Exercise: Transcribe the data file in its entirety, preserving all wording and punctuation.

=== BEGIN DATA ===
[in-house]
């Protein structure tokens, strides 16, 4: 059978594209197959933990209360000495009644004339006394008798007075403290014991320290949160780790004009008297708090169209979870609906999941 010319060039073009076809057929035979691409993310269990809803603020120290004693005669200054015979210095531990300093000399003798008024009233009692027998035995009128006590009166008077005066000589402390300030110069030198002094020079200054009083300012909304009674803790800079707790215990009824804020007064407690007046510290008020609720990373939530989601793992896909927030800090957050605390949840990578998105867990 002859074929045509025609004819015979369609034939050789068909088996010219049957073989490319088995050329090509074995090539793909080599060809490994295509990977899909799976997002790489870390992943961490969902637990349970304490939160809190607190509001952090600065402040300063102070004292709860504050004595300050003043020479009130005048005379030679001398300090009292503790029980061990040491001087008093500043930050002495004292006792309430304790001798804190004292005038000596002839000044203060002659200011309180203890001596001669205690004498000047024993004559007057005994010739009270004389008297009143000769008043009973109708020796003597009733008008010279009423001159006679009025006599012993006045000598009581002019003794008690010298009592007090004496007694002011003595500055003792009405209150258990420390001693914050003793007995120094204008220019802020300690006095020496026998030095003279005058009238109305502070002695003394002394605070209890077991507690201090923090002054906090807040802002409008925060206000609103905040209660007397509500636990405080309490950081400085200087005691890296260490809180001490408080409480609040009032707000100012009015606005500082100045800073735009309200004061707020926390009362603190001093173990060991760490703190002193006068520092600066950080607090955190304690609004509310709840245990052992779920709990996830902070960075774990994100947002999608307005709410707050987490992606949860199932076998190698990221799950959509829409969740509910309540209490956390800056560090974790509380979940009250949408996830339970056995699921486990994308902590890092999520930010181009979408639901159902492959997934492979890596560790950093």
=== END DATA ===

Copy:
[in-house]
């Protein structure tokens, strides 16, 4: 059978594209197959933990209360000495009644004339006394008798007075403290014991320290949160780790004009008297708090169209979870609906999941 010319060039073009076809057929035979691409993310269990809803603020120290004693005669200054015979210095531990300093000399003798008024009233009692027998035995009128006590009166008077005066000589402390300030110069030198002094020079200054009083300012909304009674803790800079707790215990009824804020007064407690007046510290008020609720990373939530989601793992896909927030800090957050605390949840990578998105867990 002859074929045509025609004819015979369609034939050789068909088996010219049957073989490319088995050329090509074995090539793909080599060809490994295509990977899909799976997002790489870390992943961490969902637990349970304490939160809190607190509001952090600065402040300063102070004292709860504050004595300050003043020479009130005048005379030679001398300090009292503790029980061990040491001087008093500043930050002495004292006792309430304790001798804190004292005038000596002839000044203060002659200011309180203890001596001669205690004498000047024993004559007057005994010739009270004389008297009143000769008043009973109708020796003597009733008008010279009423001159006679009025006599012993006045000598009581002019003794008690010298009592007090004496007694002011003595500055003792009405209150258990420390001693914050003793007995120094204008220019802020300690006095020496026998030095003279005058009238109305502070002695003394002394605070209890077991507690201090923090002054906090807040802002409008925060206000609103905040209660007397509500636990405080309490950081400085200087005691890296260490809180001490408080409480609040009032707000100012009015606005500082100045800073735009309200004061707020926390009362603190001093173990060991760490703190002193006068520092600066950080607090955190304690609004509310709840245990052992779920709990996830902070960075774990994100947002999608307005709410707050987490992606949860199932076998190698990221799950959509829409969740509910309540209490956390800056560090974790509380979940009250949408996830339970056995699921486990994308902590890092999520930010181009979408639901159902492959997934492979890596560790950093």